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ChaCha raises $14M from VantagePoint and Rho Ventures

Q&A website has raised a total of $82 million

Financial trends and news by Steven Loeb
January 28, 2013 | Comments
Short URL: http://vator.tv/n/2d2e

SMS mobile search company ChaCha has raised $14 million in funding, the company announced Monday.

The round was led by investors VantagePoint Capital Partners and Rho Ventures. ChaCha had previously raised  $12 million in equity financing in March 2009, $4 million in July 2009, and $3 million from Qualcomm Ventures in January 2011.

The company is funded by VantagePoint Venture Partners; Rho Ventures; Bezos Expeditions; Morton Meyerson, Chairman and CEO of Perot Systems; Rod Canion, founding CEO of Compaq Computer; the Simon family; and Silicon Valley venture capitalist Jack Gill. The company has now raised a total of $82 million.

The money that the company has raised will be used to big out the company's Go Big experience, Scott Jones, CEO of ChaCha, told VatorNews in an interview.

While the site used to pay people to answer questions on the site, the Go Big experience involves using unpaid experts or fanatics about a particular topic to answer questions about a topic that they are interested in without being paid. Jones says that while testing this process out, the company found that the answers were as good, if not better, than the ones given by the paid experts. Right now the balance between paid researchers and those who do it for free is 50-50, but Jones sees it going more in the direction of unpaid answerers going forward.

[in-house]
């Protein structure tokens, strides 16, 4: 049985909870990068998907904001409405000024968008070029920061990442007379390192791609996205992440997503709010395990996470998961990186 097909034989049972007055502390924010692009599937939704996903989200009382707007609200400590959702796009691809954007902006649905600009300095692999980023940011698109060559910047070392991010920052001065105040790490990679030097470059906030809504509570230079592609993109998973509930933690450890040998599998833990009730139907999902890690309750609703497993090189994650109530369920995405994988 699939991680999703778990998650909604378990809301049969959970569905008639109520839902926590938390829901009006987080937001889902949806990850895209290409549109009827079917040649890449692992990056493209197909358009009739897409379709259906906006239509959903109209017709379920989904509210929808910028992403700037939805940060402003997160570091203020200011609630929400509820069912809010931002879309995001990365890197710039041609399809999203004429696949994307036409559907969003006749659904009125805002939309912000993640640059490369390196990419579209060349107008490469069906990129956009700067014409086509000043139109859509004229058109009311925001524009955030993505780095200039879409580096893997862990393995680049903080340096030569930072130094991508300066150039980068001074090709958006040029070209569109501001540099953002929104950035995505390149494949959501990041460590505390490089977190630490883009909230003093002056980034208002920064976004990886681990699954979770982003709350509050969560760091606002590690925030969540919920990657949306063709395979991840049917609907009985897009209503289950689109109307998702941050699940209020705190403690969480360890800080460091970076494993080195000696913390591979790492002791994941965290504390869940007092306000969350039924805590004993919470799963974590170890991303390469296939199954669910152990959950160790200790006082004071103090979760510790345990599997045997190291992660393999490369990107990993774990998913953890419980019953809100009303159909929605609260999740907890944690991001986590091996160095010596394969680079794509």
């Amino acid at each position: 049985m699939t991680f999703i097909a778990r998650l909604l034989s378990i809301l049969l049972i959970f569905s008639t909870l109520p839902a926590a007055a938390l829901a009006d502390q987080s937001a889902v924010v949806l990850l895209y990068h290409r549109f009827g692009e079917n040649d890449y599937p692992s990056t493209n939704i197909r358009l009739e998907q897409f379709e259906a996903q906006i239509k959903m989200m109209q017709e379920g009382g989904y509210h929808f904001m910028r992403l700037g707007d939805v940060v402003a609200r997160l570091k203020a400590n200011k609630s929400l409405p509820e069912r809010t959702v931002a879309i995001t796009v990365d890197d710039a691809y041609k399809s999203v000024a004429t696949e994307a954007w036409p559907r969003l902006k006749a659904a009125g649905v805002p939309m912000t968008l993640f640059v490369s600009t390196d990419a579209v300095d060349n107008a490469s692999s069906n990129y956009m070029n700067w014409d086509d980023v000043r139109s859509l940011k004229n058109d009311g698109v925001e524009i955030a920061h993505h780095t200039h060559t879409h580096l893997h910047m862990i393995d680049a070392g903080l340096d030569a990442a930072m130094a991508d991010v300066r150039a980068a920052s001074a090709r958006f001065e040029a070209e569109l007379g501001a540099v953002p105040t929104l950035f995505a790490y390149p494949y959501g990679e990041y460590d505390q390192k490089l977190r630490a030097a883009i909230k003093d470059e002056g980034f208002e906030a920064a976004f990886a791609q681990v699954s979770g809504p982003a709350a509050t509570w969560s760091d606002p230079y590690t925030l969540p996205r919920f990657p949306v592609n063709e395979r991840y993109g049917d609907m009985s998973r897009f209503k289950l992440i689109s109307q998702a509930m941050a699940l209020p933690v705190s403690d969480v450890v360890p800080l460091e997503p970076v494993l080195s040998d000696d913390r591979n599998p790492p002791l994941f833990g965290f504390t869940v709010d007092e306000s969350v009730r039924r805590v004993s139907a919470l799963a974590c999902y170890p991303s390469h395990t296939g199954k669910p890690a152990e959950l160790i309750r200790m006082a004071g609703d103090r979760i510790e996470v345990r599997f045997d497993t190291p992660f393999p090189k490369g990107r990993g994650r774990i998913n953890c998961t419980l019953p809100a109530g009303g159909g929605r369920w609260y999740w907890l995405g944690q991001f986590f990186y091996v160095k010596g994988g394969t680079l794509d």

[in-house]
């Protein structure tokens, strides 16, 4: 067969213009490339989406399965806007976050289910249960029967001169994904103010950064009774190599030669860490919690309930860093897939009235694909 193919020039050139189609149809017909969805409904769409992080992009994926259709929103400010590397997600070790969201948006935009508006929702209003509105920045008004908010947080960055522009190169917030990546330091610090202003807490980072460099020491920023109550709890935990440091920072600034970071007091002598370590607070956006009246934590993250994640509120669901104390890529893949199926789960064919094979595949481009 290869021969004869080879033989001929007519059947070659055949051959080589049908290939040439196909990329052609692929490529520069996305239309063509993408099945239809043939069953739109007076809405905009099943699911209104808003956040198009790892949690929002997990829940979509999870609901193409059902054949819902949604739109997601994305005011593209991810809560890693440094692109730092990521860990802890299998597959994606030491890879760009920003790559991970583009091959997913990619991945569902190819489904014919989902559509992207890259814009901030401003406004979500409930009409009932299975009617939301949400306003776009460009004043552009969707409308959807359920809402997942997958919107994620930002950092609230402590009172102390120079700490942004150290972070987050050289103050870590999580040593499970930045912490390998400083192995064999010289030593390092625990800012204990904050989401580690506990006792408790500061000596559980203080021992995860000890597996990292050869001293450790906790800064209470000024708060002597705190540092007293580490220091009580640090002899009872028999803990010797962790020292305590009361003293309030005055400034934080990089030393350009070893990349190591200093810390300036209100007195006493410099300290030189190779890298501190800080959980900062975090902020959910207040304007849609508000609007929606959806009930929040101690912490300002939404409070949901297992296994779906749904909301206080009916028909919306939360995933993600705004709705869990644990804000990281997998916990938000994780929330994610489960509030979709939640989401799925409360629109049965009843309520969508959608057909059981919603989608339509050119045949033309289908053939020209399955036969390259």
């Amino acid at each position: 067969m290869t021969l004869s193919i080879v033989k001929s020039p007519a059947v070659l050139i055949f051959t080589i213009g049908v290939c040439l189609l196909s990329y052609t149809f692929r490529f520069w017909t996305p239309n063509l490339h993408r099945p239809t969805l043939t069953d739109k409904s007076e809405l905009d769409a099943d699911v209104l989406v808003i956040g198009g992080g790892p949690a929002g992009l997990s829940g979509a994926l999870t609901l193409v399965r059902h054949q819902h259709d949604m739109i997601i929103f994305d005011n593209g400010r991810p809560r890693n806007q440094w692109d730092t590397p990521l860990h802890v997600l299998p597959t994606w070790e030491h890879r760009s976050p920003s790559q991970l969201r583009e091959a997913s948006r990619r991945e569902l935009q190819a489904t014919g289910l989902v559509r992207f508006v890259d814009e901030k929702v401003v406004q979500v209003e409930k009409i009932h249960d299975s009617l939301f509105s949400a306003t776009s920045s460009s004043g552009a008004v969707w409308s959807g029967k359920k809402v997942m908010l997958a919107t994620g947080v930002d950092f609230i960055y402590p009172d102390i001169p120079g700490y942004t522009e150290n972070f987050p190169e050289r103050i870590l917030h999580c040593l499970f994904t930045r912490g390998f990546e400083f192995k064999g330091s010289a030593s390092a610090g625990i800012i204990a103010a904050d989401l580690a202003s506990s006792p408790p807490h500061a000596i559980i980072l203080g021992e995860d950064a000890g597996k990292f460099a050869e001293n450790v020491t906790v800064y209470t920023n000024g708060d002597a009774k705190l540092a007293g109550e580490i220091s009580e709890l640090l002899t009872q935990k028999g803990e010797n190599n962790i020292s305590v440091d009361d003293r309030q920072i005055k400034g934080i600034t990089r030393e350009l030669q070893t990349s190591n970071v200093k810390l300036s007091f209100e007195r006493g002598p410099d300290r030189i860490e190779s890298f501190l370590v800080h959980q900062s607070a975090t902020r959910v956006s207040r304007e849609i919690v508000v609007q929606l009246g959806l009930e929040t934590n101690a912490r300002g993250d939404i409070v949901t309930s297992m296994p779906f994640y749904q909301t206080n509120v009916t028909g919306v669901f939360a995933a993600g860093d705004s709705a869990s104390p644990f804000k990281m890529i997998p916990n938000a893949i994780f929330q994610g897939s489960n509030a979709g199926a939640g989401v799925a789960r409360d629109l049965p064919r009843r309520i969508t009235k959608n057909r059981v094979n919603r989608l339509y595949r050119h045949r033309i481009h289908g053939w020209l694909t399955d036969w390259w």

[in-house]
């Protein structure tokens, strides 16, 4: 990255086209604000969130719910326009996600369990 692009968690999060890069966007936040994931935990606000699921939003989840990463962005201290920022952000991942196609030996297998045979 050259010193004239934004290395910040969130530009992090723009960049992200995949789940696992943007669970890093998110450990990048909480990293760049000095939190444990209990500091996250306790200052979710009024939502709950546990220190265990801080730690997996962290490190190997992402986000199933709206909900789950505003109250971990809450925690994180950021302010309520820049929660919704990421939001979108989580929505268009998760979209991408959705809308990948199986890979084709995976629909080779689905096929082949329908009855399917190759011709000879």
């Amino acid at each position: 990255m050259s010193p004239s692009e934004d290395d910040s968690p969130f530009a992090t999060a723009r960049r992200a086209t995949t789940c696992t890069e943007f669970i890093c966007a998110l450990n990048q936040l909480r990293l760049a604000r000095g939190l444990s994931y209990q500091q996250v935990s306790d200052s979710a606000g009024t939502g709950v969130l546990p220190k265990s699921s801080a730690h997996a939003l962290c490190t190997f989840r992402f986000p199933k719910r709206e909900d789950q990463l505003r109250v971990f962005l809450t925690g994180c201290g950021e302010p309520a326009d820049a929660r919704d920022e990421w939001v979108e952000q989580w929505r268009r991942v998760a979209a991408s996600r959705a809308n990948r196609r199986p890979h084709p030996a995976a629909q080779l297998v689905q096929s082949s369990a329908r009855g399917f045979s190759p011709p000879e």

ChaCha is a Q&A site that answers those question in real-time, using its unique "ask-a-smart-friend" platform. The site has answered over 2 billion questions since being founded in 2006 and has over 45 million unique monthly users. It is available on desktop, iPhone, Android, mobile text and voice. Once a question is answered it is stored, so the next time a person asks the same question they will get an automatic answer. 

The majority of questions are answered in between two and 20 seconds, said Jones. 70% are answered through the database, and are sent automatically. Around 20 to 25% of questions require some kind of human resource, simply because of how the question was asked. Those take around 20 seconds to get answered.

The other 5 to 10% are typically location based, and require a person to do research to answer them. They can take anywhere from one and a half to three minutes to answer.

Over the past year, ChaCha says it has seen monthly visits to its website more than double to 68 million, and also saw its unique visitors go from 25 million to 45 million.

ChaCha makes its money off advertising, and has partnered with hundreds of leading brand advertisers. It recently launched a product called Social Reactor, which is a social engagement platform that provides advertisers with access to over 270 million engaged followers of social influencers and celebrities across social channels including Twitter and Tumblr.

The company has also made a deal with New York City to answer questions sent to 311. This costs the taxpayer less money to get their question asked, and gives ChaCha more money than it would get from an advertiser, Jones said. For this reason, the company is attempting to make similar deals with other cities.